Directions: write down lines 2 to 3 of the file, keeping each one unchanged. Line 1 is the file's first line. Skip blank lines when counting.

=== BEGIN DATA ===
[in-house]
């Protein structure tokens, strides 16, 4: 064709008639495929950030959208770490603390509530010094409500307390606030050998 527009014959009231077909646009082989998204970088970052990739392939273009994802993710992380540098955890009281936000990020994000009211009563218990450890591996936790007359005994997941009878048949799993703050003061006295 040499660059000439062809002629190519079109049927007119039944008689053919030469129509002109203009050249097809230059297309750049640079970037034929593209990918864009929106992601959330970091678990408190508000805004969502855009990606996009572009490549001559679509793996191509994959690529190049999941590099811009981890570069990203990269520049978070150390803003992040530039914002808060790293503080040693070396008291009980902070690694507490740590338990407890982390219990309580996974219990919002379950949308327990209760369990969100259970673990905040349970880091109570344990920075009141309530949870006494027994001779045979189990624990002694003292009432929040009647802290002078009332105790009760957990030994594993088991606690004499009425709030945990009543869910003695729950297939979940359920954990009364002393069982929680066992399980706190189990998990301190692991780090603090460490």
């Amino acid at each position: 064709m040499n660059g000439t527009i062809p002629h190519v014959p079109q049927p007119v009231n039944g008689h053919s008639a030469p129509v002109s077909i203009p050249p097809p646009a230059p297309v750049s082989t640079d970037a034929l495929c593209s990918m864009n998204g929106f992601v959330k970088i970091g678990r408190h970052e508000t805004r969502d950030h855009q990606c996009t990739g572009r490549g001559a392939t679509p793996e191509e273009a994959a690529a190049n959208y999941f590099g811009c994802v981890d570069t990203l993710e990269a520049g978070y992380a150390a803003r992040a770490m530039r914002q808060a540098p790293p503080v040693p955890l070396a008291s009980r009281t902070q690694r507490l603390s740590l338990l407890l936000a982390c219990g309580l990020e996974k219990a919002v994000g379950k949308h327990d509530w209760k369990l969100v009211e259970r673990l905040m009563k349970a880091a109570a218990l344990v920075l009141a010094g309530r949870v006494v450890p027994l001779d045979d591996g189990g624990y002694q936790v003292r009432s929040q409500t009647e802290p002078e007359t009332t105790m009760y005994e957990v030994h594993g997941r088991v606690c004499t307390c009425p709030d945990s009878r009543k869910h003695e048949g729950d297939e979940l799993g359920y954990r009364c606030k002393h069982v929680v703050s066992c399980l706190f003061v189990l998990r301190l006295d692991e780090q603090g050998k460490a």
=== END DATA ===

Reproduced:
């Protein structure tokens, strides 16, 4: 064709008639495929950030959208770490603390509530010094409500307390606030050998 527009014959009231077909646009082989998204970088970052990739392939273009994802993710992380540098955890009281936000990020994000009211009563218990450890591996936790007359005994997941009878048949799993703050003061006295 040499660059000439062809002629190519079109049927007119039944008689053919030469129509002109203009050249097809230059297309750049640079970037034929593209990918864009929106992601959330970091678990408190508000805004969502855009990606996009572009490549001559679509793996191509994959690529190049999941590099811009981890570069990203990269520049978070150390803003992040530039914002808060790293503080040693070396008291009980902070690694507490740590338990407890982390219990309580996974219990919002379950949308327990209760369990969100259970673990905040349970880091109570344990920075009141309530949870006494027994001779045979189990624990002694003292009432929040009647802290002078009332105790009760957990030994594993088991606690004499009425709030945990009543869910003695729950297939979940359920954990009364002393069982929680066992399980706190189990998990301190692991780090603090460490």
């Amino acid at each position: 064709m040499n660059g000439t527009i062809p002629h190519v014959p079109q049927p007119v009231n039944g008689h053919s008639a030469p129509v002109s077909i203009p050249p097809p646009a230059p297309v750049s082989t640079d970037a034929l495929c593209s990918m864009n998204g929106f992601v959330k970088i970091g678990r408190h970052e508000t805004r969502d950030h855009q990606c996009t990739g572009r490549g001559a392939t679509p793996e191509e273009a994959a690529a190049n959208y999941f590099g811009c994802v981890d570069t990203l993710e990269a520049g978070y992380a150390a803003r992040a770490m530039r914002q808060a540098p790293p503080v040693p955890l070396a008291s009980r009281t902070q690694r507490l603390s740590l338990l407890l936000a982390c219990g309580l990020e996974k219990a919002v994000g379950k949308h327990d509530w209760k369990l969100v009211e259970r673990l905040m009563k349970a880091a109570a218990l344990v920075l009141a010094g309530r949870v006494v450890p027994l001779d045979d591996g189990g624990y002694q936790v003292r009432s929040q409500t009647e802290p002078e007359t009332t105790m009760y005994e957990v030994h594993g997941r088991v606690c004499t307390c009425p709030d945990s009878r009543k869910h003695e048949g729950d297939e979940l799993g359920y954990r009364c606030k002393h069982v929680v703050s066992c399980l706190f003061v189990l998990r301190l006295d692991e780090q603090g050998k460490a």